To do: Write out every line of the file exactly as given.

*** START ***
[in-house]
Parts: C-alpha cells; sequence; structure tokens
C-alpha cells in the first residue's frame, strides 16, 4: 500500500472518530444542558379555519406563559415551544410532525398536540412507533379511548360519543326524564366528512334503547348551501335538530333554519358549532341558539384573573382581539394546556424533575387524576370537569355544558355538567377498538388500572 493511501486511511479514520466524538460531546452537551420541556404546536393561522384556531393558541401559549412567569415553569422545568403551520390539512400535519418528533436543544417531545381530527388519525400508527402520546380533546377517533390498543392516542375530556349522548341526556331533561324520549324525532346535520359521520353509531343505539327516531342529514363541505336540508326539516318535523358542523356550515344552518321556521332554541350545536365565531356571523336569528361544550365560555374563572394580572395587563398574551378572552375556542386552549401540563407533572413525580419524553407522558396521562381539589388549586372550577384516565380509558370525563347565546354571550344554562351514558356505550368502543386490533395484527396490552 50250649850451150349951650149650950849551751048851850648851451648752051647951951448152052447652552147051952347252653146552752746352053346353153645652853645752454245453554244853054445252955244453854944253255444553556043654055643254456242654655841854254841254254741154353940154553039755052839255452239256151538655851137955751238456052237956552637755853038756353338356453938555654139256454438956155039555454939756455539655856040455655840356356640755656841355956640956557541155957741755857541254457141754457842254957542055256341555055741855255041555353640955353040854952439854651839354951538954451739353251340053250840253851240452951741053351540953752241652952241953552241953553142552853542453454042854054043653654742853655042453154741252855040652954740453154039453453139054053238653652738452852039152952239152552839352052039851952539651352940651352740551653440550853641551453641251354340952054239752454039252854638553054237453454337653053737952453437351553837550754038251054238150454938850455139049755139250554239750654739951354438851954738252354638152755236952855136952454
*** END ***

[in-house]
Parts: C-alpha cells; sequence; structure tokens
C-alpha cells in the first residue's frame, strides 16, 4: 500500500472518530444542558379555519406563559415551544410532525398536540412507533379511548360519543326524564366528512334503547348551501335538530333554519358549532341558539384573573382581539394546556424533575387524576370537569355544558355538567377498538388500572 493511501486511511479514520466524538460531546452537551420541556404546536393561522384556531393558541401559549412567569415553569422545568403551520390539512400535519418528533436543544417531545381530527388519525400508527402520546380533546377517533390498543392516542375530556349522548341526556331533561324520549324525532346535520359521520353509531343505539327516531342529514363541505336540508326539516318535523358542523356550515344552518321556521332554541350545536365565531356571523336569528361544550365560555374563572394580572395587563398574551378572552375556542386552549401540563407533572413525580419524553407522558396521562381539589388549586372550577384516565380509558370525563347565546354571550344554562351514558356505550368502543386490533395484527396490552 50250649850451150349951650149650950849551751048851850648851451648752051647951951448152052447652552147051952347252653146552752746352053346353153645652853645752454245453554244853054445252955244453854944253255444553556043654055643254456242654655841854254841254254741154353940154553039755052839255452239256151538655851137955751238456052237956552637755853038756353338356453938555654139256454438956155039555454939756455539655856040455655840356356640755656841355956640956557541155957741755857541254457141754457842254957542055256341555055741855255041555353640955353040854952439854651839354951538954451739353251340053250840253851240452951741053351540953752241652952241953552241953553142552853542453454042854054043653654742853655042453154741252855040652954740453154039453453139054053238653652738452852039152952239152552839352052039851952539651352940651352740551653440550853641551453641251354340952054239752454039252854638553054237453454337653053737952453437351553837550754038251054238150454938850455139049755139250554239750654739951354438851954738252354638152755236952855136952454